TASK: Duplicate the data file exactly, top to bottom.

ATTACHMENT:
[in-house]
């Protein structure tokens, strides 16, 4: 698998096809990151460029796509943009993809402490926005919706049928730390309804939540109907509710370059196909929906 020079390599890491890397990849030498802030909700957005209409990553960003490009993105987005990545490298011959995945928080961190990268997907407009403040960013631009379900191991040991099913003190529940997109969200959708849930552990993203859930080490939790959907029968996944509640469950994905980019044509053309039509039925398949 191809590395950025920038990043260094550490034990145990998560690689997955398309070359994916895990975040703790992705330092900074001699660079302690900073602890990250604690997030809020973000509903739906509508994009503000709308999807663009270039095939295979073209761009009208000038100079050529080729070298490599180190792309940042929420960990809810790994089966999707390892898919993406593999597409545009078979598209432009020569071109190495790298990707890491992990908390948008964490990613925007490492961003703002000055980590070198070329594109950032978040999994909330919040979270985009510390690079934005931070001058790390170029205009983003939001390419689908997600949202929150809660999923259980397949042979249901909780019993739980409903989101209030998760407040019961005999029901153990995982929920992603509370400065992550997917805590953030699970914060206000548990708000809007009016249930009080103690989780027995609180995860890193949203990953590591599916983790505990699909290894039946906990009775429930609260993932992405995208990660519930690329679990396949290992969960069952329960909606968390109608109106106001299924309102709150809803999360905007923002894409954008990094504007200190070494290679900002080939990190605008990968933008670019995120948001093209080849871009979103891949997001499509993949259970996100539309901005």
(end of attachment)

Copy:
[in-house]
């Protein structure tokens, strides 16, 4: 698998096809990151460029796509943009993809402490926005919706049928730390309804939540109907509710370059196909929906 020079390599890491890397990849030498802030909700957005209409990553960003490009993105987005990545490298011959995945928080961190990268997907407009403040960013631009379900191991040991099913003190529940997109969200959708849930552990993203859930080490939790959907029968996944509640469950994905980019044509053309039509039925398949 191809590395950025920038990043260094550490034990145990998560690689997955398309070359994916895990975040703790992705330092900074001699660079302690900073602890990250604690997030809020973000509903739906509508994009503000709308999807663009270039095939295979073209761009009208000038100079050529080729070298490599180190792309940042929420960990809810790994089966999707390892898919993406593999597409545009078979598209432009020569071109190495790298990707890491992990908390948008964490990613925007490492961003703002000055980590070198070329594109950032978040999994909330919040979270985009510390690079934005931070001058790390170029205009983003939001390419689908997600949202929150809660999923259980397949042979249901909780019993739980409903989101209030998760407040019961005999029901153990995982929920992603509370400065992550997917805590953030699970914060206000548990708000809007009016249930009080103690989780027995609180995860890193949203990953590591599916983790505990699909290894039946906990009775429930609260993932992405995208990660519930690329679990396949290992969960069952329960909606968390109608109106106001299924309102709150809803999360905007923002894409954008990094504007200190070494290679900002080939990190605008990968933008670019995120948001093209080849871009979103891949997001499509993949259970996100539309901005």